As in many places in northern or alpine Europe, the warming climate has been shrinking glaciers in Norway. As the ice melts away, artifacts that were left on the ice surface millennia ago are exposed again to the elements. This was the way that the Ötzi cadaver was exposed in northern Italy in 1991. Similar exposures of artifacts from the Viking period in Scandinavia have been fairly common.
I’ve had a related paper sitting on my desktop for a couple of weeks waiting for me to comment here on it. The study is of arrows left by Mesolithic and later reindeer hunters on a glacier in Norway: “Interpreting archaeological site-formation processes at a mountain ice patch: A case study from Langfonne, Norway”.
Lars Pilø, the first author of the research paper, has posted an information-packed article about his team’s new research on the “Secrets of the Ice” website: “Prehistoric Arrow Bonanza at Langfonne”.
The site is Langfonne ice patch in the Jotunheimen Mountains, Norway. This was where Reidar Marstein found a shoe back in 2006. We thought that the shoe could perhaps be as old as the Viking Age if we were lucky. When the radiocarbon date came back it turned out to be much older – 3300 years old, from the Early Bronze Age. That find was a real shocker for us. It kickstarted the fieldwork at the ice in Innlandet County, which later developed into the Secrets of the Ice program. However, the shoe was just the modest beginning of what Langfonne would reveal in the years ahead.
The Langfonne ice patch represents a landscape on which people hunted for reindeer, from as early as 6000 years ago up to Medieval times when reindeer were reduced so much that hunting stopped in the area. Reindeer hunting was a group activity, involving hunters with arrows and others who drove the reindeer toward the hunters using “scaring sticks”. Arrows, scaring sticks, and reindeer remains were frozen in the ice over the millennia.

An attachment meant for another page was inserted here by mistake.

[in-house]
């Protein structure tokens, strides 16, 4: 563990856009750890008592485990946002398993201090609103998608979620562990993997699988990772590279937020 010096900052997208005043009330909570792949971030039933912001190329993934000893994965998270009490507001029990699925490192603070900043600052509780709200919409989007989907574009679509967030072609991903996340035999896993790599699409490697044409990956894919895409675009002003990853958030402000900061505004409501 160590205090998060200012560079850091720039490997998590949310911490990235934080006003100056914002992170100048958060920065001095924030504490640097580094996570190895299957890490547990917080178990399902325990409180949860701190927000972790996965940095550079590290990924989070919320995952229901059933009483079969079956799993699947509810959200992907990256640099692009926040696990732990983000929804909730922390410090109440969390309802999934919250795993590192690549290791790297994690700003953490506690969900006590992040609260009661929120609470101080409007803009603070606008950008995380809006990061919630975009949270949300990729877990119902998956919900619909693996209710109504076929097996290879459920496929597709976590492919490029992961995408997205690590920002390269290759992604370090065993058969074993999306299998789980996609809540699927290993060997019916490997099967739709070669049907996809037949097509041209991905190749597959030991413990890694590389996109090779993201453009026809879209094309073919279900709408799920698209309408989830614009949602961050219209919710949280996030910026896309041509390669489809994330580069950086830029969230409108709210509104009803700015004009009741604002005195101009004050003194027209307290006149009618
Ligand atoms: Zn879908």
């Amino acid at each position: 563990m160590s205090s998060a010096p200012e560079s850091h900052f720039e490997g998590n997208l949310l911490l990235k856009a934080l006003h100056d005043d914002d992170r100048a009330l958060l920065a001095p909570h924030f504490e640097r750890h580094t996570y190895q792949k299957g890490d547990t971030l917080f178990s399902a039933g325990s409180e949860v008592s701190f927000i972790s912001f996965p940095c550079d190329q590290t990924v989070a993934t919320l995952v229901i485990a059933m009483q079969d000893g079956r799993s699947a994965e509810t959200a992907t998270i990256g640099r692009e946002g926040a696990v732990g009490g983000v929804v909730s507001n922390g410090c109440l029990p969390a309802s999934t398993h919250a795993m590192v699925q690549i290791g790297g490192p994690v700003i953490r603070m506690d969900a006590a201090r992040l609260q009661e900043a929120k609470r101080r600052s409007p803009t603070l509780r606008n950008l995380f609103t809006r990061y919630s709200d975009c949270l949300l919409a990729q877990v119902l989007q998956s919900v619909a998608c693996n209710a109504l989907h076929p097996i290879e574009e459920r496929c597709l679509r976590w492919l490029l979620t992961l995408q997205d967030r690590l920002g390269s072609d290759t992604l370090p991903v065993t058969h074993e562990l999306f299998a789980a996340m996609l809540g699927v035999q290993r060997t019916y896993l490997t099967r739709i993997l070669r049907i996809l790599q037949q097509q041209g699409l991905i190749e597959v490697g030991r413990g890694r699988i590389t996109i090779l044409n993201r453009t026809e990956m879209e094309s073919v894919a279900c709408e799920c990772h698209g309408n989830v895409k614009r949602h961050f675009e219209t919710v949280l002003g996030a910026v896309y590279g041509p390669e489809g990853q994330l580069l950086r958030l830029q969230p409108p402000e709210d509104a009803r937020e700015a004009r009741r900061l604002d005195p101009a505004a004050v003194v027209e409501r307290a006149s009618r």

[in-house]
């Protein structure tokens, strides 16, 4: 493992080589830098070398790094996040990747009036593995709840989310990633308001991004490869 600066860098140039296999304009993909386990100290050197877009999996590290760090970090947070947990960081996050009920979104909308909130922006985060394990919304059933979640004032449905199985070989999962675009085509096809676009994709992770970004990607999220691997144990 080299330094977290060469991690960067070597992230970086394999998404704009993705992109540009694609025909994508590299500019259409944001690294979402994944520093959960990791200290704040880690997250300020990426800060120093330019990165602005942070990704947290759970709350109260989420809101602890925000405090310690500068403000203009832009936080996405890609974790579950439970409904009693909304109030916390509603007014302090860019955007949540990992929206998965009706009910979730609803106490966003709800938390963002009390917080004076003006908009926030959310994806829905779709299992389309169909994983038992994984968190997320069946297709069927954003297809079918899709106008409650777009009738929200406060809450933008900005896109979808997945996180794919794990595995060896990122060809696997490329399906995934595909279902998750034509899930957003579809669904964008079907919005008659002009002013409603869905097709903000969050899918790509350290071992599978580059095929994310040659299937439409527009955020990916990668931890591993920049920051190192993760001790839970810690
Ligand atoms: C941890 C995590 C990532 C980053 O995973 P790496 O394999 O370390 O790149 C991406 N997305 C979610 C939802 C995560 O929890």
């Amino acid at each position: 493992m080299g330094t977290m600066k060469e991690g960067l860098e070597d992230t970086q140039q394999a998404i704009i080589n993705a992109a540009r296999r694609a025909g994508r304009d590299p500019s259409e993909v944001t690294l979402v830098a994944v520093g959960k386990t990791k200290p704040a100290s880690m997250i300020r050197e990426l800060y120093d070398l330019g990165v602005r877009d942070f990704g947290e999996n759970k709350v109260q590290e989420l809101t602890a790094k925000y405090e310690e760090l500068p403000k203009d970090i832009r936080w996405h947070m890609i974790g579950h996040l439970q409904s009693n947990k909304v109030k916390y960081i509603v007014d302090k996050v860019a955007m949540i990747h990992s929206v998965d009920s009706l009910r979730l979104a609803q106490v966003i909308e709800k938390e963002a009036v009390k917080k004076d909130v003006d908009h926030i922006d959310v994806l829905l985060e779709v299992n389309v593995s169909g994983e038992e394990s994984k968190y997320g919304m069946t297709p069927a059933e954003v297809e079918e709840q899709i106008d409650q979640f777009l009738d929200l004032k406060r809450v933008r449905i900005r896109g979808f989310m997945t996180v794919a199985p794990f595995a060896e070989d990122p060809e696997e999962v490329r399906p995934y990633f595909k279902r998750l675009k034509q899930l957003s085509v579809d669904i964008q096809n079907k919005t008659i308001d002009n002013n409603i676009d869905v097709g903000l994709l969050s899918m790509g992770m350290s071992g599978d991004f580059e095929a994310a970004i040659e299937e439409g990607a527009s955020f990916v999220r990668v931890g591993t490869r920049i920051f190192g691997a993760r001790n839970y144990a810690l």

The team spent several seasons surveying the site and tracking finds. They did radiocarbon on a large selection of the artifacts, and developed a landscape model showing the locations of finds with their ages. What I found so impressive about their study was their ability to use this high-resolution temporal information to understand how the human activities on the ice patch unfolded over time. The movement of the ice itself once the material was buried in slow, the downslope movement of material after melting out of the ice, and the effects of deformation within the ice all come into their understanding of the formation of the artifact landscape.
What comes into vision is the consistency of a hunting practice in this location over time, factored through the site formation and erosional processes.
I think this kind of detailed landscape study in Holocene times provides a starting point to understand the formation of longer-term landscapes with deeper time archaeological materials. There are no Paleolithic-era landscapes where we can get the kind of temporal resolution that the ice patch artifacts provide. Things blend together. But if we are going to interpret the activities of Acheulean or other Stone Age toolmakers, we need some major advances in how to think about artifacts as reflections of the use of space.